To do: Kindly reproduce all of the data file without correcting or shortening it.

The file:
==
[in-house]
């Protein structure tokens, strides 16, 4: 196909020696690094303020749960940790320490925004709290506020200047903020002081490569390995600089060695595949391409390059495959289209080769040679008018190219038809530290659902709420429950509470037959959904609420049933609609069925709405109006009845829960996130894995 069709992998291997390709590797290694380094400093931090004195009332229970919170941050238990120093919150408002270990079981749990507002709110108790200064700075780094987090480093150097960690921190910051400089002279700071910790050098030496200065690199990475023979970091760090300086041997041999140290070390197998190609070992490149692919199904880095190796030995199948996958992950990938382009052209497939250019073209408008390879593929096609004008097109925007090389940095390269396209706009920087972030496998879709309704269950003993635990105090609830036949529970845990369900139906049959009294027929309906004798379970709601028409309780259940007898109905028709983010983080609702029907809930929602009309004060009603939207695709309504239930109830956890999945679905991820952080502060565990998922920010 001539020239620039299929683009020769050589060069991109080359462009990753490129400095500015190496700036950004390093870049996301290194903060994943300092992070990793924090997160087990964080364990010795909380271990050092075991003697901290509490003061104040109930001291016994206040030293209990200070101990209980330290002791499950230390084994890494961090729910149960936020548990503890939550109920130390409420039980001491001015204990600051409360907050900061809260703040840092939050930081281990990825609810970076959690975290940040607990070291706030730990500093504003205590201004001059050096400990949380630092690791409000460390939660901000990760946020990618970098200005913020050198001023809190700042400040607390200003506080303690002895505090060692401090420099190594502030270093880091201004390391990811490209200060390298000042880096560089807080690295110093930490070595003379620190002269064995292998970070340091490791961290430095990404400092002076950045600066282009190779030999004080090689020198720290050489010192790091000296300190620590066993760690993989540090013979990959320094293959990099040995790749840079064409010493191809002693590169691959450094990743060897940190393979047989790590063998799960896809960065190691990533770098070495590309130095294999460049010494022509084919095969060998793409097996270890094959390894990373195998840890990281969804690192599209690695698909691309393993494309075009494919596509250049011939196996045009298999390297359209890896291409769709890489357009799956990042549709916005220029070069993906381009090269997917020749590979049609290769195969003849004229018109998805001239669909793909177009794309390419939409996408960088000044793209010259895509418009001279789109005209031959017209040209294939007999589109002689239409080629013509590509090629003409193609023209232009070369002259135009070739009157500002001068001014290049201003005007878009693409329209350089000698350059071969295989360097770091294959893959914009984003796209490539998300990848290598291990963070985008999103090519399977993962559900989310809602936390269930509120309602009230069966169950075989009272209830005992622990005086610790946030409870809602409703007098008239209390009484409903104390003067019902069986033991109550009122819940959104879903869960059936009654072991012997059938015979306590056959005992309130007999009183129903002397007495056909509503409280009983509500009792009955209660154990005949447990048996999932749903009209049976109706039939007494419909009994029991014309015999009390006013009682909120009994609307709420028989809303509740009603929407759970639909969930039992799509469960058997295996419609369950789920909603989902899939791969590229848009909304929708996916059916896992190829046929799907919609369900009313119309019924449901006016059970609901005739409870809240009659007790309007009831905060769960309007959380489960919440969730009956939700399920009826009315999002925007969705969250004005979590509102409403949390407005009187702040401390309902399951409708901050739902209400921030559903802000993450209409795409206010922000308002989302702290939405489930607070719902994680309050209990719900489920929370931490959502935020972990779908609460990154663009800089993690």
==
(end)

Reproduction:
[in-house]
């Protein structure tokens, strides 16, 4: 196909020696690094303020749960940790320490925004709290506020200047903020002081490569390995600089060695595949391409390059495959289209080769040679008018190219038809530290659902709420429950509470037959959904609420049933609609069925709405109006009845829960996130894995 069709992998291997390709590797290694380094400093931090004195009332229970919170941050238990120093919150408002270990079981749990507002709110108790200064700075780094987090480093150097960690921190910051400089002279700071910790050098030496200065690199990475023979970091760090300086041997041999140290070390197998190609070992490149692919199904880095190796030995199948996958992950990938382009052209497939250019073209408008390879593929096609004008097109925007090389940095390269396209706009920087972030496998879709309704269950003993635990105090609830036949529970845990369900139906049959009294027929309906004798379970709601028409309780259940007898109905028709983010983080609702029907809930929602009309004060009603939207695709309504239930109830956890999945679905991820952080502060565990998922920010 001539020239620039299929683009020769050589060069991109080359462009990753490129400095500015190496700036950004390093870049996301290194903060994943300092992070990793924090997160087990964080364990010795909380271990050092075991003697901290509490003061104040109930001291016994206040030293209990200070101990209980330290002791499950230390084994890494961090729910149960936020548990503890939550109920130390409420039980001491001015204990600051409360907050900061809260703040840092939050930081281990990825609810970076959690975290940040607990070291706030730990500093504003205590201004001059050096400990949380630092690791409000460390939660901000990760946020990618970098200005913020050198001023809190700042400040607390200003506080303690002895505090060692401090420099190594502030270093880091201004390391990811490209200060390298000042880096560089807080690295110093930490070595003379620190002269064995292998970070340091490791961290430095990404400092002076950045600066282009190779030999004080090689020198720290050489010192790091000296300190620590066993760690993989540090013979990959320094293959990099040995790749840079064409010493191809002693590169691959450094990743060897940190393979047989790590063998799960896809960065190691990533770098070495590309130095294999460049010494022509084919095969060998793409097996270890094959390894990373195998840890990281969804690192599209690695698909691309393993494309075009494919596509250049011939196996045009298999390297359209890896291409769709890489357009799956990042549709916005220029070069993906381009090269997917020749590979049609290769195969003849004229018109998805001239669909793909177009794309390419939409996408960088000044793209010259895509418009001279789109005209031959017209040209294939007999589109002689239409080629013509590509090629003409193609023209232009070369002259135009070739009157500002001068001014290049201003005007878009693409329209350089000698350059071969295989360097770091294959893959914009984003796209490539998300990848290598291990963070985008999103090519399977993962559900989310809602936390269930509120309602009230069966169950075989009272209830005992622990005086610790946030409870809602409703007098008239209390009484409903104390003067019902069986033991109550009122819940959104879903869960059936009654072991012997059938015979306590056959005992309130007999009183129903002397007495056909509503409280009983509500009792009955209660154990005949447990048996999932749903009209049976109706039939007494419909009994029991014309015999009390006013009682909120009994609307709420028989809303509740009603929407759970639909969930039992799509469960058997295996419609369950789920909603989902899939791969590229848009909304929708996916059916896992190829046929799907919609369900009313119309019924449901006016059970609901005739409870809240009659007790309007009831905060769960309007959380489960919440969730009956939700399920009826009315999002925007969705969250004005979590509102409403949390407005009187702040401390309902399951409708901050739902209400921030559903802000993450209409795409206010922000308002989302702290939405489930607070719902994680309050209990719900489920929370931490959502935020972990779908609460990154663009800089993690």